On July 9, 2016, Bitcoin celebrated its second halving, an event usually awaited with great anticipation by the bitcoin community. This process, which occurs approximately every four years, halves the reward given to miners for validating transactions on the network. At the time, the block reward was reduced from 25 to 12.5 bitcoins (BTC).
Halving is an event programmed into the very code of Satoshi Nakamoto’s invention. It perfectly reflects Bitcoin’s controlled issuance strategy and is slowly leading it to reach its limit of 21 million coins.
Bitcoin halvings are produced every 210,000 blocks – roughly every four years – with the ultimate goal of slowing the rate of issuance. So far, there have already been three halvings, in 2012, 2016 and 2020.
The market usually reacts to Bitcoin halvings.
It should be noted that the Bitcoin code, which regulates the operation of the network and its cryptocurrency, have nothing to do with the market. In other words, it has no direct impact.
However, the market does value this type of technological events. This is so for several reasons: they confirm a sustained monetary policy without variants, ratify the uninterrupted and secure operation of the network and affect the supply of the cryptocurrency in circulation.
In practice, the impact on the market after the second halving was remarkable. Although some expected an instant reaction, the effect did not materialize immediately.
To speak with numbers in hand, until June of that year bitcoin was trading below USD 600 per unit. On the 15th of that month, it reached as high as USD 765, before falling back to USD 650 at the time of halving.
Contrary to what many expected, the event did not have an impact in the days that followed. The classic saying “buy the rumor, sell the news” applied; expectations had exceeded the events that ended up taking place.
But it was only temporary. After falling to USD 517 on August 1, bitcoin rebounded and began a meteoric rise that peaked on January 3, 2017, when it hit USD 1,130.
A year after the halving, bitcoin was already worth USD 2,550, and would reach as high as USD 20,000 in December of that year. This means that, after the halving, the price of bitcoin rose by 2,916% and reached a new ATH (all-time high) in a span of 17 months.
Bitcoin adoption and regulation in 2016.
Bitcoin’s second halving not only brought changes to mining rewards and the cryptoasset’s price, but also occurred in a crucial context for the cryptocurrency’s development. In 2016, Bitcoin was booming, attracting the attention of developers, enthusiasts and regulators around the world.
Debates in the community about scalability and mass adoption were ongoing, with different views on how Bitcoin should evolve.
For example, the discussion about the maximum block size was just beginning, a debate that ended in the creation of Bitcoin Cash (BCH) in 2017.
At the adoption level, 2016 was an important year, with growing interest from large companies and merchants who began accepting bitcoin as a form of payment. At the same time, regulatory debates intensified, as governments in several countries sought to establish clear guidelines for the treatment of cryptocurrencies.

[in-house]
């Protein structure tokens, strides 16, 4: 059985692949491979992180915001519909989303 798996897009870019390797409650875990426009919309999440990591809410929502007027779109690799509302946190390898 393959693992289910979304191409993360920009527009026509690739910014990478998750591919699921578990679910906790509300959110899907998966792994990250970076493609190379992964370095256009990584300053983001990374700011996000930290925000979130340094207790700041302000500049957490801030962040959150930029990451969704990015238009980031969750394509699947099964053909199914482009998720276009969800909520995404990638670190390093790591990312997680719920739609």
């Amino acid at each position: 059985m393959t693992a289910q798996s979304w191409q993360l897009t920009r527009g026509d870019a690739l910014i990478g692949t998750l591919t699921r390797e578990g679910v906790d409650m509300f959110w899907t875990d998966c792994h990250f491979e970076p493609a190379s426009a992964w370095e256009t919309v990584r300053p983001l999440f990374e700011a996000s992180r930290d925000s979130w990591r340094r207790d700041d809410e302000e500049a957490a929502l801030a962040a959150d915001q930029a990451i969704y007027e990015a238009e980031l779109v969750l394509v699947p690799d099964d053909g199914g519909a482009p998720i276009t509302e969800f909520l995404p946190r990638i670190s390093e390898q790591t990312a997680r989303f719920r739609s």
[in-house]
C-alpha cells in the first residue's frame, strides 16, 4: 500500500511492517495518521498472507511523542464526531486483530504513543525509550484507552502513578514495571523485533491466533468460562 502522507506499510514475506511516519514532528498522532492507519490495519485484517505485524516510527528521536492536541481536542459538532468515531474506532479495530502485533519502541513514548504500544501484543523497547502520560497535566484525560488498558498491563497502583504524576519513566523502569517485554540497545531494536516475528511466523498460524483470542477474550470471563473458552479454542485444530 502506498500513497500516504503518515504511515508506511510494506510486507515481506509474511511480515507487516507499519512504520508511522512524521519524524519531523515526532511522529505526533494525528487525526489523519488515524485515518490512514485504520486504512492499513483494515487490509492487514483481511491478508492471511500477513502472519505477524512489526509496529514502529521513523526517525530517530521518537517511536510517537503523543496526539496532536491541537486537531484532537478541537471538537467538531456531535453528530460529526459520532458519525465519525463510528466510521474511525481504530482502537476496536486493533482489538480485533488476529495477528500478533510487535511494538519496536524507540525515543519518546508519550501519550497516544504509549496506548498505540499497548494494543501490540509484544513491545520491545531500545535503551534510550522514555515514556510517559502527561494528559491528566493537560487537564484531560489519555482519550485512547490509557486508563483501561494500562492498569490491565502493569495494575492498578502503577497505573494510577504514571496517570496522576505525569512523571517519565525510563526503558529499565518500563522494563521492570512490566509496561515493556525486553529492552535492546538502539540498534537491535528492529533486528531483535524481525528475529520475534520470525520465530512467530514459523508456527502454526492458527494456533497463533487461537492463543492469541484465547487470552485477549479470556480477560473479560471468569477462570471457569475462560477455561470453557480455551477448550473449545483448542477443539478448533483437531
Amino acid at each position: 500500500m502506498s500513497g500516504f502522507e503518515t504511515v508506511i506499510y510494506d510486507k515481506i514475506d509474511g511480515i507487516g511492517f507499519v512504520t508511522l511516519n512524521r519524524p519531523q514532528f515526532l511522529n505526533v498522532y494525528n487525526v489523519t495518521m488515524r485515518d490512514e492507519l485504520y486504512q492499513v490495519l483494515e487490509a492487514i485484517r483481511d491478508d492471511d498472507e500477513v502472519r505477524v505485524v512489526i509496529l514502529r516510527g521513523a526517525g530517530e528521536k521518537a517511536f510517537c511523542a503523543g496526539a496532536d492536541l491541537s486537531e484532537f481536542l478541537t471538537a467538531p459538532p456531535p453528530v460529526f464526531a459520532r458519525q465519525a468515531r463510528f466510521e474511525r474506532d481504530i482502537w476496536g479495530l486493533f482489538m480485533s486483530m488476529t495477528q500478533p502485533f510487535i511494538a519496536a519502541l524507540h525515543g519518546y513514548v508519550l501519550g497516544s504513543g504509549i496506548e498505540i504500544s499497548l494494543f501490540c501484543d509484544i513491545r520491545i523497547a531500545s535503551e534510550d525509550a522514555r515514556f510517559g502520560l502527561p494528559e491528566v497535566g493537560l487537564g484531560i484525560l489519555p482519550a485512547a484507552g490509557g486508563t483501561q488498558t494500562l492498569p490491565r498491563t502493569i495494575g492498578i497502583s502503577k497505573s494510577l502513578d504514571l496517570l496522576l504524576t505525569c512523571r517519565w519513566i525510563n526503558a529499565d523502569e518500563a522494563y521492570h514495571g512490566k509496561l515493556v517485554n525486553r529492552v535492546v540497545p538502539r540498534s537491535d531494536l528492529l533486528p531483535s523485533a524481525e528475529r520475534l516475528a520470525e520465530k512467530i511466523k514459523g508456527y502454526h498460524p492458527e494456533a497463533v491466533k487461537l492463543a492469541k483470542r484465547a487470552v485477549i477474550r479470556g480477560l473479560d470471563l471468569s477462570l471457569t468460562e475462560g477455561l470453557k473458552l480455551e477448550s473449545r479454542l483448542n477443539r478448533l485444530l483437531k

Prominent developers during Bitcoin’s second halving
Several developers played a prominent role in Bitcoin in 2016. Among them, we can mention Pieter Wuille, one of the most important contributors to Bitcoin Core, key to the development of SegWit, an update activated in 2017.
On the other hand, there are also Greg Maxwell, also a Bitcoin Core developer and an advocate of SegWit’s approach to address network scalability; and Marko Falke, Bitcoin Core’s main maintainer in that year, with thousands of reviews and shares in the developer community.
Falke took the place left by Gavin Andresen, then embroiled in the discussion about Satoshi Nakamoto’s identity and Craig Wright’s role. Andresen did not resign from Bitcoin Core, but his accesses were revoked following such a scandal.
Finally, one can add to the list Wladimir van der Laan, who was until recently the main maintainer of Bitcoin Core. In 2016, he played an important role in coordinating and reviewing contributions from other developers, as well as managing the release of new versions of Bitcoin Core.
Despite sticking with these three proper names, it is worth noting that Bitcoin is an open source project, and many developers from around the world have contributed and continue to contribute to the development and continuous improvement of the network.
Expectations for halving 2024
As we look back on a historic date for the Bitcoin protocol, it is exciting to think about the next halving, which will take place in 2024. According to rough estimates, this event would materialize in April of that year. More specifically, April 26 would be the exact day on which it would occur.
On this occasion and for the next 210,000 blocks, miners are going to receive 3.125 BTC reward for each mined block, instead of 6.25 BTC as it is today.
Enthusiasts and investors are expectant, wondering how this event will impact the market and the value of bitcoin. While it is impossible to predict with certainty what will happen, history has taught us that previous halvings have been significant turning points.